- Category: Movie Reviews
- Written by Gilbert Seah
n time for Valentine’s Day, 3 big romantic films open. ABOUT LAST NIGHT andENDLESS LOVE are remakes (not reviewed because of screening ashes) and the fantasy romance WINTER’S TALE.
The $130 million blockbuster has an early Wednesday opening.
GLORIA (Chile/Spain 2013) **
Directed by Sebastian Leilo
Paulina Garcia won the Silver Lion (Berlin) Award for Best actress as Gloria a 12–year divorcee looking for love once again. And what is wrong with that as everyone is human wants to be loved. This she finds in the form of ex-Navy man keeps his life with his ex and two daughters away from her. Worst still is that he disappears and abandons her for no apparent reason.
When the film opens, the scene is in a club. At the bar, having a drink is Gloria standing alone, wanting to dance. She takes to the floor, her sour face turning cheerful as she meets with Rodolfo. But what expects to turn out to be an edgy, hilarious and maybe eye-opening comedy turns out quite plain with a single layered story of a woman unable to find love once too often.
No doubt Garcia delivers a wonderful both charming and sad performance, but one wishes the script would do more justice to her role than a rather humdrum film abut a failed woman who finally gets her revenge. She does bare all in the film.
GLORIA was selected as Chile’s entry for this year’s Best Foreign Film Oscar but did not make the grade.
HERE COMES THE DEVIL (Mexico 2012) ***
Directed by Adrian Garcia Boglian
HERE COMES THE DEVIL begins with a well-executed lesbian scene that progresses from darkness to daylight while in total mayhem. The audience’s attention is grabbed though one will argue later on if this scene has anything substantial to do with the film’s storyline.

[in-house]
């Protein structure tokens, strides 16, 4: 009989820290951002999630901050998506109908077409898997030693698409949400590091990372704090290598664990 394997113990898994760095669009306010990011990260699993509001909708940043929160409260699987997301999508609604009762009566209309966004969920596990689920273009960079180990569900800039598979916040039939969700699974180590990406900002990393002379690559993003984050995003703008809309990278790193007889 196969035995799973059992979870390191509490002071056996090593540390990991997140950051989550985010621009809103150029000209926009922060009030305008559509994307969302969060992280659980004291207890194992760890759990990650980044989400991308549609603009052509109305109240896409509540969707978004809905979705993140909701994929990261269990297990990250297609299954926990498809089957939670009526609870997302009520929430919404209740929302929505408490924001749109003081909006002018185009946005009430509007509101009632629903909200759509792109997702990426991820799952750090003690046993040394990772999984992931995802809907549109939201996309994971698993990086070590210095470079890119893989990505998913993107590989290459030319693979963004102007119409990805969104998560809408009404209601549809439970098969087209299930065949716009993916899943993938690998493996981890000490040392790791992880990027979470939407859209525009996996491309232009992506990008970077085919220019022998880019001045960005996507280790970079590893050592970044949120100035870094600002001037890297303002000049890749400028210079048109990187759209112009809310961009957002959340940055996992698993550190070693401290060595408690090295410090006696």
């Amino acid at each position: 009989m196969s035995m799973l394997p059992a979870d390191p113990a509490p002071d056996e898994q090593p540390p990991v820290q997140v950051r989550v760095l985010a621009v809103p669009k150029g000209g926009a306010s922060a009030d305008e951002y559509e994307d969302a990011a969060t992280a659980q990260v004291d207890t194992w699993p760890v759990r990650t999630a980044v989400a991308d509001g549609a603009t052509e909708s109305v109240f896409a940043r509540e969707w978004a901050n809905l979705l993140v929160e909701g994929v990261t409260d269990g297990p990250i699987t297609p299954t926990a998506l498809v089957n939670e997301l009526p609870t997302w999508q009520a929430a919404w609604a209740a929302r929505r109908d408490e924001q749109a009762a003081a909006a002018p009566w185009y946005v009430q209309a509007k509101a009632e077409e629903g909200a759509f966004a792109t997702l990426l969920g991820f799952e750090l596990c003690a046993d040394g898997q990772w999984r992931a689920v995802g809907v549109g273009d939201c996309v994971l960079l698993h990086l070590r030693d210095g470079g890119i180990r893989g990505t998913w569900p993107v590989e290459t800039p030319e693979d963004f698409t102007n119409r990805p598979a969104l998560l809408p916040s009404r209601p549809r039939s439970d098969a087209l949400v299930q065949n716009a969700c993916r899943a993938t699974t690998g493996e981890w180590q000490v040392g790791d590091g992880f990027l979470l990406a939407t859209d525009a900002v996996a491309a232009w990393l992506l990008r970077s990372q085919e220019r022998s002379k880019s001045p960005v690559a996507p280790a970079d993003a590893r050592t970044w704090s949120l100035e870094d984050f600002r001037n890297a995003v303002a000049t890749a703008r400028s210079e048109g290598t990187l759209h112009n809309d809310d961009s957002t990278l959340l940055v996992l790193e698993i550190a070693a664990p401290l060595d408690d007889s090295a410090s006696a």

As the eloquent straightforward title HERE COMES THE DEVIL implies, this is a graphic horror film. The story however is short, simple and nothing that has not been seen before in other films in this genre. While on a short car trip holiday, the children (Alan Martinez and Michele Garcia) of a couple Felix (Francisco Barreiro) and his wife (Laura Caro) disappear one night after an excursion to the hills. But they show up the morning. They start exhibit strange behavior. It becomes apparent to the mother that something is wrong.
But to the director’s credit, he has assembled quite a few scary footages. The sight of the two children constantly holding hands and going to the hills is enough to awaken the deepest fear in any parent. The subplot of the deterioration of the husband and wife relationship works well – in fact garnishing more interest than the actual plot of the film. The local police investigation of the murder of the town’s weirdo also creates Hitchcockian suspense.
But one wishes that there is more to the story that demon possession of the children. Once that has been revealed in the film, the film loses the audience’s attention. Bogliano often indulges in excesses of violence, blood and gore to get his story across. But despite that, director has created enough scares and anticipation from the audience to make up the price of the admission ticket.
The film won Best Horror Film at the Fantastic Fest 2012 where it also swept prizes for Best Director and Screenplay.
ROBOCOP (USA 2014) ***
Directed by Jose Padilha
Based on the 1987 Paul Verhoeven classic of the same name, ROBOCOP 2014 is distinguished by the presence of Brazilian director Jose Padilha, famous for his doc on the bus hijacking BUS 173 and his action packed two ELITE SQUAD films.
Though ROBOCOP is pegged as an action flick, the action really is secondary to the more important issues the film addresses such as police corruption, conglomerate politics and crime control. But when the action comes, it arrives fast and furious. Yet despite the low percentage of action segment time, Padilha’s film is still compelling to watch as he keeps the audience attention maintained by the use of close-ups and concentration of key emotional factors.